Shantanu Narayen: Two quick thoughts, if I may. First is, I met with a major automotive manufacturer in Germany. And I remember always what they told me which is, if with every new version of the car, they didn’t piss off at least 10% of their customers, they didn’t think they were innovating fast enough.
But, I think part of what Aneel saying is he has 40%, the 60% market share to go. And so, for those folks, you know, you have to focus on what are the other features that happen. And I think every business has this s-curve. And if you’re not constantly thinking about how you’re changing, somebody else is going to change it for you. Right? So, it’s how you roll it out. It’s how you train people. But they expect that of you.
Mark Coopersmith: Well, they do. And the other thing too that, that’s interesting is some people won’t know what they’re looking for until they see it. So how do you drive those kinds of changes when your customers may have lots of options, but they’re not going to design your product for you? How do you give them that opportunity to help pull those new innovations forward?
Andrew Wilson: I mean, our business is doing that, right? Our business is actually trying to figure out how to drive innovation, but remain true. And you know when I started making games, I remember we used to use, that is, if you ask a five-year-old what their favorite part of a cake is, they’ll tell you the icing. But if you made them a cake out of it, all icing, you would make them sick. And so, what we spend a lot of time is, okay, how do you think about that? So, the absence of boundaries isn’t creativity, it’s chaos. And so, for us the boundaries are the motivations of why people play games and that is inspiration, escape, social interaction, competition, self-improvement. These core reasons why we play.
And so, when we go out and we asked players what they want and they say, well, we want this and we want that and we want this giant world and we want people in pink pajamas or whatever it might be, what we always come back to is, okay, we’ve heard what you told us. What we know you’re trying to do is fulfill these very core motivations that you have around social connection or competition or self-improvement or escape. And we’re going to do new and interesting things in the conduct of our visit to fulfill those motivations. And as long as you keep coming back to what your core customer needs, not just what they want, then ultimately you will, you will innovate in the right direction.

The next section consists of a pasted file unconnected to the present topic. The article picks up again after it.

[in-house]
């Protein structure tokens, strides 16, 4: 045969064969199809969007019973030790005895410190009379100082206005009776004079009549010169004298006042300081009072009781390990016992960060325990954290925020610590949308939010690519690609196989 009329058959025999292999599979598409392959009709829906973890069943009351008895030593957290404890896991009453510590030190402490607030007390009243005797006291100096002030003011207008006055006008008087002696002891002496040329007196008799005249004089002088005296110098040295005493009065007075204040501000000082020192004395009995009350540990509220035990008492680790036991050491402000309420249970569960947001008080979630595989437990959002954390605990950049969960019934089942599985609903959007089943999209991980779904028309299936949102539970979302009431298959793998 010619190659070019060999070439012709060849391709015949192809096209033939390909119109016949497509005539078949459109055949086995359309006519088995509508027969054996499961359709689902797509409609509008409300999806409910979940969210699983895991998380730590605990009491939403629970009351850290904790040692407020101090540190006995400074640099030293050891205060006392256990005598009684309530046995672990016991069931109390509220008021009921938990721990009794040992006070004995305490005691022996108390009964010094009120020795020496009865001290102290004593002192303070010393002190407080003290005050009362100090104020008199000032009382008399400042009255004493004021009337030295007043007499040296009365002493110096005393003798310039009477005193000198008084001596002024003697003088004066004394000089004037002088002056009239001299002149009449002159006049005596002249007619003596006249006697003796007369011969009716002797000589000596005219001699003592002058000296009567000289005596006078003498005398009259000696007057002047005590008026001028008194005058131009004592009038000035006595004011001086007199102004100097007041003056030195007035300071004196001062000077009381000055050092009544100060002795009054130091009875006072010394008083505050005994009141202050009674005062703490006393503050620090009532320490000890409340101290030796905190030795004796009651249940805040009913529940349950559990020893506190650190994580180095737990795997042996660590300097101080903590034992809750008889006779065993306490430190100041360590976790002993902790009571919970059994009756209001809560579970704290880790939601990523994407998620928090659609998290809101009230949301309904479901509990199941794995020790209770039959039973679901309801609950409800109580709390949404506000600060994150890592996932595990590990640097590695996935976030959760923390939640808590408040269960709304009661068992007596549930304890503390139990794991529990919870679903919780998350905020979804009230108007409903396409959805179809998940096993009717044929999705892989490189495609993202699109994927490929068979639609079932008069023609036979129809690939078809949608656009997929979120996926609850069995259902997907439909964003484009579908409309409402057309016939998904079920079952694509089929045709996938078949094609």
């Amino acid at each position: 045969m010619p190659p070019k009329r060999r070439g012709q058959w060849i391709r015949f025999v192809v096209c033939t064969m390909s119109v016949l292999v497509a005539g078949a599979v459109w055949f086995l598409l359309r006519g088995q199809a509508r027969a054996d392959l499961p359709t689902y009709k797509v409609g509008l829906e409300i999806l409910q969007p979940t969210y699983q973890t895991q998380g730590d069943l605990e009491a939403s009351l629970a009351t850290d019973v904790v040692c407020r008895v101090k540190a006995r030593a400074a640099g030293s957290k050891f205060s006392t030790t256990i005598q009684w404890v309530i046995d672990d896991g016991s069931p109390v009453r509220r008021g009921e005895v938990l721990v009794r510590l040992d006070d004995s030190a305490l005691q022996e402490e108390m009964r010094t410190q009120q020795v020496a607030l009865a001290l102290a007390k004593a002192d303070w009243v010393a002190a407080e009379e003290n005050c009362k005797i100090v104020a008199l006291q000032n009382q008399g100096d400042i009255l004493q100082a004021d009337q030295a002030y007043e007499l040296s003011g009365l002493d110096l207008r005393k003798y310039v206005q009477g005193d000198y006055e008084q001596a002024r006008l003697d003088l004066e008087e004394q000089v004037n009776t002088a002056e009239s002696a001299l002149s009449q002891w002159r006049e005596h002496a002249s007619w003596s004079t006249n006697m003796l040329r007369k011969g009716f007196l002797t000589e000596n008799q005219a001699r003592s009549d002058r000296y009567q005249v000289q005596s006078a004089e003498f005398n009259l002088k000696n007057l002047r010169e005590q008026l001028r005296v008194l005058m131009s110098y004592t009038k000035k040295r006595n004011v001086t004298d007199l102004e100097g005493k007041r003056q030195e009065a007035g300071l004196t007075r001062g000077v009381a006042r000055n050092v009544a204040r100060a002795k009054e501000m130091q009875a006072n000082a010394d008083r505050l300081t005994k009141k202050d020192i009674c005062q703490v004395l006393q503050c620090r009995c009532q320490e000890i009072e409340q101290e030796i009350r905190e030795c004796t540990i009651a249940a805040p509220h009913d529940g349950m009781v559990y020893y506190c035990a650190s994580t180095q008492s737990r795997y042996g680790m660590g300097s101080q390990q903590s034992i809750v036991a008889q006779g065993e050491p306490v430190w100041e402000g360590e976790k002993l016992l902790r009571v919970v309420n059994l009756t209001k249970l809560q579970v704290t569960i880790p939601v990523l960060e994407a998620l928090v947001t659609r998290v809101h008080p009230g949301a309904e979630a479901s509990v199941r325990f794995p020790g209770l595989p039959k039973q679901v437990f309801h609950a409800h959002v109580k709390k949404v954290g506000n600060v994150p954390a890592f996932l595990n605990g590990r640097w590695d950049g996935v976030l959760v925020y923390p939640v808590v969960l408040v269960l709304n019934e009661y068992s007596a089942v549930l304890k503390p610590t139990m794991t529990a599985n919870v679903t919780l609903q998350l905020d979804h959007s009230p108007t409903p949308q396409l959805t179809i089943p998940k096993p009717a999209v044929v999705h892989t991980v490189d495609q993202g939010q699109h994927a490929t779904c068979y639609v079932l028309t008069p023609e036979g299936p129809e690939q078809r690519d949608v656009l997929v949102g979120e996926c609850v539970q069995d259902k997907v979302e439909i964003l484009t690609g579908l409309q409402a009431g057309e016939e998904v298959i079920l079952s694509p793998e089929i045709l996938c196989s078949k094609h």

Greg Johnson: You know, when you think about innovation and sometimes we confuse disruption and innovation and put the two in the same bucket. And to me, innovation is about knowing your clients, knowing what they need and, and the best ideas that we’ve had have come directly from clients and it was just our speed to market that gave us a leadership position. So, I don’t think there’s really a conflict with your core business and being innovative.
Mark Coopersmith: Can anybody here think of an example of a failure or a setback that they had an experiment they ran that definitely had the wrong outcomes, negative outcomes that ultimately resulted in insights or knowledge or improvements for the long run?
Shantanu Narayen I don’t think we have enough time for that. I mean, I’ll say one, maybe more than failure, I’ll talk about adversity. Yeah. We went through this situation for those who followed Adobe, about a potential issue between Apple and Flash and Adobe. And I think you learn during that process a lot about what’s fundamental to the company. And so I think the learning moment for me during that entire process was what does the area that you can fundamentally innovate and in a long way and without a doubt, the people who responded at that point, well, their careers absolutely blossomed within the company. And so, I think dealing with adversity, which we have all faced, if you can use that to learn, I think that’s an incredible experience.
Mark Coopersmith: On that note, I think that’s a great way to end it. Shantanu, Aneel, Andrew, Greg, thank you very much.
Host/Richard Banks: And thank you for listening, we hope you enjoyed the conversation and this episode of Talking Markets with Franklin Templeton. Check out our complete archive of episodes and subscribe to Talking Markets – we’re on iTunes, GooglePlay, and just about any other major podcast provider.